Houston Moms is always proud to offer differing perspectives on a range of issues from our diverse team. For another take on this news story about the Reddit babysitter and the police call, check out Ugochi’s post

two women pointing at each otherA recent Reddit poster, a babysitter, wanted clarification on whether she was wrong for calling the police after the mom of the kids she was babysitting didn’t show up at the agreed upon time. The mother didn’t return text messages or phone calls to confirm her intended arrival time or her safety.

In the earlier post, it was noted that they were both wrong, mom and babysitter. Mom for the obvious, but the babysitter for continuing to take a job where she knew the mother repeatedly didn’t show up at the agreed to departure time.

But from where I’m sitting, the only wrong person here is the mother.   

In other life situations, we don’t blame the victim – the girlfriend for staying in a bad relationship with a bad guy; the employee for a bad boss’ behavior; the car owner for not locking their car after items are stolen. We correctly lay blame where it belongs, the boyfriend, the boss, and the thief.   

In this case, based off the information provided, the poster kept taking the jobs because it was ‘easy money’ and the mother had ‘cute kids’. However, it’s unclear why the mother’s behavior didn’t change even after being called out. We know the mother was called out because the poster indicated that she made a point to confirm the departure time. I’ll go out on a ledge and say that the mother didn’t change her behavior because she thought she had the power – cute kids and money.  This story offers several lessons when it comes to working with caregivers.       

Stick to your agreements 

Although the mother repeatedly didn’t stick to the times she would return, on the night in question, she went too far. She completely disregarded the agreement made, and not only did she not show up at the agreed upon time, she cut off all communication with the babysitter. At this point, the babysitter clearly found herself at a crossroads. This mother learned a hard truth that night: you can only push someone so far before they push back. This time however, the push back compromised her children, it opened a DFS investigation, and it possibly opened a bag of worms with the father of the children. All of this, every last bit of it, could have been avoided with consideration for the person who was caring for her children. Ultimately, the arrogance and inconsideration of this mother were no match for the person with the real power, the babysitter.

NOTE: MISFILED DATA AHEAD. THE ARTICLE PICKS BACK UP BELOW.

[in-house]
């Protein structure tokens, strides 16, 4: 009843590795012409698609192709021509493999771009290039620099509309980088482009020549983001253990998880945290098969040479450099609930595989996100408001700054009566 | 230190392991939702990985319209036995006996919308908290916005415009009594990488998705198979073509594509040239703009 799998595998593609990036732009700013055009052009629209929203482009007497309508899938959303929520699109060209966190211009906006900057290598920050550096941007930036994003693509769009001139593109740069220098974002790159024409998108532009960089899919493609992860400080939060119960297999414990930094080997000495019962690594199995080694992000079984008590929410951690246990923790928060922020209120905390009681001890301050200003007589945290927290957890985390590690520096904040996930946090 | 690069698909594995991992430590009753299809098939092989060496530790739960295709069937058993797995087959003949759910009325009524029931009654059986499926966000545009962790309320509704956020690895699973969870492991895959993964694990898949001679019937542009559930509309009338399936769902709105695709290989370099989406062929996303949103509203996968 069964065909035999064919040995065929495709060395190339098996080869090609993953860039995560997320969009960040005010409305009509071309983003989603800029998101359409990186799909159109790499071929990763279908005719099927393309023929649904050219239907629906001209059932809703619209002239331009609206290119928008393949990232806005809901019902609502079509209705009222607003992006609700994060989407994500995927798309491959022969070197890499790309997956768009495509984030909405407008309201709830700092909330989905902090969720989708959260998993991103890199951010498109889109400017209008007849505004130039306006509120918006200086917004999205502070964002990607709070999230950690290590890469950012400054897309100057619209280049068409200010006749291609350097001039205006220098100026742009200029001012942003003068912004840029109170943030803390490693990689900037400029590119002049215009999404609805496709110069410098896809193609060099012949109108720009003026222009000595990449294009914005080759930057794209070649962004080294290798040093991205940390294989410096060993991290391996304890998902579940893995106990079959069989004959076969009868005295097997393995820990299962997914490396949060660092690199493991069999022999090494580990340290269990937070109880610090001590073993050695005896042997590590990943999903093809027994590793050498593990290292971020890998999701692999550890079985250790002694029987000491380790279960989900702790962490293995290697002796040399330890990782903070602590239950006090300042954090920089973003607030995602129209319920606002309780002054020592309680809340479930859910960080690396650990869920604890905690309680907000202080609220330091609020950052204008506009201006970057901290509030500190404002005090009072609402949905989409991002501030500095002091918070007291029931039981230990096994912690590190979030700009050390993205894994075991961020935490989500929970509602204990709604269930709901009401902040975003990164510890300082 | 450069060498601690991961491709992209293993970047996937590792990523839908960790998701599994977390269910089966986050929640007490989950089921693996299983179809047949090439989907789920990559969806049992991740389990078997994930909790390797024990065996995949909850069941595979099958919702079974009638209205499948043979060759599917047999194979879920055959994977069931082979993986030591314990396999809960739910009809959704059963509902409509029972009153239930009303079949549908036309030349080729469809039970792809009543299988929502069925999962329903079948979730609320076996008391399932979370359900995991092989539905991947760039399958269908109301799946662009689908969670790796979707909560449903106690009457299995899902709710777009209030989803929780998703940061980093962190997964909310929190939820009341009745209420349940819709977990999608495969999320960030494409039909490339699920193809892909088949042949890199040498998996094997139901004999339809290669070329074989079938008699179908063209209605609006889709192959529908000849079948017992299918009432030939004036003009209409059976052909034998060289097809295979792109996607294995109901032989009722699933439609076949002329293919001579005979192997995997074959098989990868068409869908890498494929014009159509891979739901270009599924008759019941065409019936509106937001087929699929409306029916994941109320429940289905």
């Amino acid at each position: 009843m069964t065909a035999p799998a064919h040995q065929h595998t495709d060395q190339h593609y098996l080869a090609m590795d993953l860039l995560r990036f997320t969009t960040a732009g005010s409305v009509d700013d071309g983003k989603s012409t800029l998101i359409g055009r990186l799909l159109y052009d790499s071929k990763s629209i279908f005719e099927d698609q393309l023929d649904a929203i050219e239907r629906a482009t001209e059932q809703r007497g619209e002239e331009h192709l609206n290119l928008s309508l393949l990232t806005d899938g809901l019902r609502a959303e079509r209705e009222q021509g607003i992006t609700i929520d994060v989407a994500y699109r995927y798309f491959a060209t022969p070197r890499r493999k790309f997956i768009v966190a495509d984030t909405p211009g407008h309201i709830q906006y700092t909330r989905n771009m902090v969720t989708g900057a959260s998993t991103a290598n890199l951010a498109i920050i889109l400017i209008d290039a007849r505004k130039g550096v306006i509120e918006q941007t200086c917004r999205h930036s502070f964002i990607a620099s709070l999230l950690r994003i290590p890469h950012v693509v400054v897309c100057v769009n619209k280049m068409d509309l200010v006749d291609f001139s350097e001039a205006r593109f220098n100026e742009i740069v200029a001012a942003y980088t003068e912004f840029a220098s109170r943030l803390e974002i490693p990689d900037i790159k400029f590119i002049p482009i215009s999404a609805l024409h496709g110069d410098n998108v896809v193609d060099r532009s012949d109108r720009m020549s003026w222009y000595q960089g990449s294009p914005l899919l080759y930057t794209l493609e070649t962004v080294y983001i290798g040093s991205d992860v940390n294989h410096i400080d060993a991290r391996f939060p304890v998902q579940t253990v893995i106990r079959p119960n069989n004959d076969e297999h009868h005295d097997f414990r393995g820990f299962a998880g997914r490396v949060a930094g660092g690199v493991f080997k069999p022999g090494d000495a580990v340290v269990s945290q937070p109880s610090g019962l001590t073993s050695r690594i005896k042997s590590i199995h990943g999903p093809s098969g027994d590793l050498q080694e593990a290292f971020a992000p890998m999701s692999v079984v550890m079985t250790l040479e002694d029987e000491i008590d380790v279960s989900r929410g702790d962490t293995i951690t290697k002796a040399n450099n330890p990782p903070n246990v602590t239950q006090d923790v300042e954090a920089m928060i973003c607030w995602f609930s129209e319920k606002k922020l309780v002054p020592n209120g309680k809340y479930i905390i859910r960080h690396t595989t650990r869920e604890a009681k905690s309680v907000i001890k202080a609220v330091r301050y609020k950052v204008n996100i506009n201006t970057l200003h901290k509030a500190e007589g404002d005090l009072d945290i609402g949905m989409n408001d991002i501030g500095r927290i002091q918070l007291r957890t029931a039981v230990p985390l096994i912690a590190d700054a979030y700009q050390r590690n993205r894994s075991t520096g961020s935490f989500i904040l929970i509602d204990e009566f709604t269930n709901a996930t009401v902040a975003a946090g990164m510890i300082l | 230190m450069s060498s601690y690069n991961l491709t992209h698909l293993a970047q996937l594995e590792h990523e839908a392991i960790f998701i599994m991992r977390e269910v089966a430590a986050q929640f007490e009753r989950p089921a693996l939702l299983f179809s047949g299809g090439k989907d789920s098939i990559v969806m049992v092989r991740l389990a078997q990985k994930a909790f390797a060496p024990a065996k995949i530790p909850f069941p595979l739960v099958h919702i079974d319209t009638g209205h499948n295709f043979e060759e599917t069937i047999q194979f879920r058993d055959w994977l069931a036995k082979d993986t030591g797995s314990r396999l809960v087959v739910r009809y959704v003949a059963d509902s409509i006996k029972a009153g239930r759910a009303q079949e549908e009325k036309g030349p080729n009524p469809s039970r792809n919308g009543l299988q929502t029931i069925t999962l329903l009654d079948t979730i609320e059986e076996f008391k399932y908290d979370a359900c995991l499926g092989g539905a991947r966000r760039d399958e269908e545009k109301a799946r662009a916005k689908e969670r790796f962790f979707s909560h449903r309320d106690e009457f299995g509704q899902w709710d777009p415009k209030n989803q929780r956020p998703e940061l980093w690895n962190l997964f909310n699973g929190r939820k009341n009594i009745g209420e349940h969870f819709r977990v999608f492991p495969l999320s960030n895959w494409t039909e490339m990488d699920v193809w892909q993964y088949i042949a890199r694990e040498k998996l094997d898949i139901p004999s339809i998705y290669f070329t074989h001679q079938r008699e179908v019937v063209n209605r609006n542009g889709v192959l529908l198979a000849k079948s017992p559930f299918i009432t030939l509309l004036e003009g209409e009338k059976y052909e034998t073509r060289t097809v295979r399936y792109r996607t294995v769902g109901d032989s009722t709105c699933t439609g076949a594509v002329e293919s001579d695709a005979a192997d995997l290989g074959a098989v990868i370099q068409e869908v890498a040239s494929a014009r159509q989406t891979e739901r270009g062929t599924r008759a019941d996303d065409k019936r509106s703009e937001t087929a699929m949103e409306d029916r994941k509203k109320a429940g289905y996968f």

The Great Resignation 

In this era of the ‘Great Resignation’ we must remember to treat those that care for our children with respect, dignity and consideration. We must remember that while their motives may be care and profit, that doesn’t give us as parents the right to treat our nannies, babysitters, and caregivers as second-class. Caregivers are not required to put up with bad behavior on behalf of the adults. We need to make sure that caregivers have what they need to care for our children. In this case, had the babysitter been provided with a list of emergency numbers to call, she could have passed the children to a family member or friend instead of resorting to calling the police.    

Take Responsibility 

The poster ends saying she was called every name in the book by the mother. This is the same mother who arrived home six-hours after the agreed to time. The mother didn’t take responsibility and she didn’t apologize {basic things we teach our children when they’ve done something wrong to another person}. Instead, she chose indignity. Without an ounce of self-reflection or acknowledgement, this mother overlooked how her behavior contributed to the outcome. She decided that she was going to dish out inconsideration but wasn’t prepared for how it would taste. She learned a very easy lesson the hard way and hopefully she’ll remember it.


 

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Tiffany is a bit of a wanderlust starting from her early years. She is the daughter of an Army veteran and was born in Georgia and has lived in Okinawa, Japan, Monterey, California, Dayton, Ohio and then spent the majority of her formative years growing up in Canton, Ohio where her parents were born and raised. For the last eleven years she has called Houston home. She's had some of her most transformative events happen here - her wedding and the birth of her twins. Over the years, even with children, she's continued to enjoy the friendly skies. She owes much of her traveling in the last ten years to visiting her younger sister who has lived in Okinawa, Japan, Colorado Springs, Colorado, Monterey, California, Muscat, Oman, and Cairo, Egypt. In her daily life, she is busy with her now five-year old twins {a boy and a girl} enjoying time with her engineer husband and spending time with friends. Tiffany is a fan of low-key spots in the city where she can enjoy a great cocktail or glass of wine.

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